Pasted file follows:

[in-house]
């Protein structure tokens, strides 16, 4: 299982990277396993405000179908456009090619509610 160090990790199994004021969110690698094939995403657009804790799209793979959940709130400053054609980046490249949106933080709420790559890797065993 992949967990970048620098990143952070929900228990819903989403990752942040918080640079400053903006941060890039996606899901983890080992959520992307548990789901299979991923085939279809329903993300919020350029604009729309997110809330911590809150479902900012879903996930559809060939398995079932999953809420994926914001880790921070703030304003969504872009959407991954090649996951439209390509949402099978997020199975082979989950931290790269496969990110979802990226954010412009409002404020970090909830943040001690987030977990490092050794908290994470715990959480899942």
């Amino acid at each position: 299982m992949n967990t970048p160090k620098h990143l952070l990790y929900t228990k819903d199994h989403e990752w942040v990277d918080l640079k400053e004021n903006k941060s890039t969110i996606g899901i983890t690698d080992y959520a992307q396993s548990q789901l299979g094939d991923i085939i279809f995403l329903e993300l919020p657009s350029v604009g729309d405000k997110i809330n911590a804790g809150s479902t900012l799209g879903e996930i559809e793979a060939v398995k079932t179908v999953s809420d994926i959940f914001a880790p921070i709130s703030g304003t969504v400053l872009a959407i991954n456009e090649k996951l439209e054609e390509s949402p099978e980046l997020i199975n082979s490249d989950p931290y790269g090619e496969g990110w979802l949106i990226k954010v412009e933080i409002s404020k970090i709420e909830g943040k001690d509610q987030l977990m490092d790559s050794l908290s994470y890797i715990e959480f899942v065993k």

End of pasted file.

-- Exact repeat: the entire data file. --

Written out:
[in-house]
């Protein structure tokens, strides 16, 4: 299982990277396993405000179908456009090619509610 160090990790199994004021969110690698094939995403657009804790799209793979959940709130400053054609980046490249949106933080709420790559890797065993 992949967990970048620098990143952070929900228990819903989403990752942040918080640079400053903006941060890039996606899901983890080992959520992307548990789901299979991923085939279809329903993300919020350029604009729309997110809330911590809150479902900012879903996930559809060939398995079932999953809420994926914001880790921070703030304003969504872009959407991954090649996951439209390509949402099978997020199975082979989950931290790269496969990110979802990226954010412009409002404020970090909830943040001690987030977990490092050794908290994470715990959480899942």
């Amino acid at each position: 299982m992949n967990t970048p160090k620098h990143l952070l990790y929900t228990k819903d199994h989403e990752w942040v990277d918080l640079k400053e004021n903006k941060s890039t969110i996606g899901i983890t690698d080992y959520a992307q396993s548990q789901l299979g094939d991923i085939i279809f995403l329903e993300l919020p657009s350029v604009g729309d405000k997110i809330n911590a804790g809150s479902t900012l799209g879903e996930i559809e793979a060939v398995k079932t179908v999953s809420d994926i959940f914001a880790p921070i709130s703030g304003t969504v400053l872009a959407i991954n456009e090649k996951l439209e054609e390509s949402p099978e980046l997020i199975n082979s490249d989950p931290y790269g090619e496969g990110w979802l949106i990226k954010v412009e933080i409002s404020k970090i709420e909830g943040k001690d509610q987030l977990m490092d790559s050794l908290s994470y890797i715990e959480f899942v065993k």